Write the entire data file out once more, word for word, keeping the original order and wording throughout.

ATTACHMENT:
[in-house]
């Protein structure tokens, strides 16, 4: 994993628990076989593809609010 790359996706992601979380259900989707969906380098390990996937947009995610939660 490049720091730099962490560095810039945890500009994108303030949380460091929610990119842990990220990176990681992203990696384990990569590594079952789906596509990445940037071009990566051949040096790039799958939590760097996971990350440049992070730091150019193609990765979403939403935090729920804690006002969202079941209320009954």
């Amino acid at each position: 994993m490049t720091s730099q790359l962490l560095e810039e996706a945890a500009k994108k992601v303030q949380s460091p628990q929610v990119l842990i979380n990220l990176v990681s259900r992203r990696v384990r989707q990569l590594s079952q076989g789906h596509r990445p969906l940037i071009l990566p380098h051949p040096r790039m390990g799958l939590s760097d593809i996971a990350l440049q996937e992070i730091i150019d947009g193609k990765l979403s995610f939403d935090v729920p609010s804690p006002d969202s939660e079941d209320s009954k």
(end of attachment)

[in-house]
């Protein structure tokens, strides 16, 4: 994993628990076989593809609010 790359996706992601979380259900989707969906380098390990996937947009995610939660 490049720091730099962490560095810039945890500009994108303030949380460091929610990119842990990220990176990681992203990696384990990569590594079952789906596509990445940037071009990566051949040096790039799958939590760097996971990350440049992070730091150019193609990765979403939403935090729920804690006002969202079941209320009954």
């Amino acid at each position: 994993m490049t720091s730099q790359l962490l560095e810039e996706a945890a500009k994108k992601v303030q949380s460091p628990q929610v990119l842990i979380n990220l990176v990681s259900r992203r990696v384990r989707q990569l590594s079952q076989g789906h596509r990445p969906l940037i071009l990566p380098h051949p040096r790039m390990g799958l939590s760097d593809i996971a990350l440049q996937e992070i730091i150019d947009g193609k990765l979403s995610f939403d935090v729920p609010s804690p006002d969202s939660e079941d209320s009954k």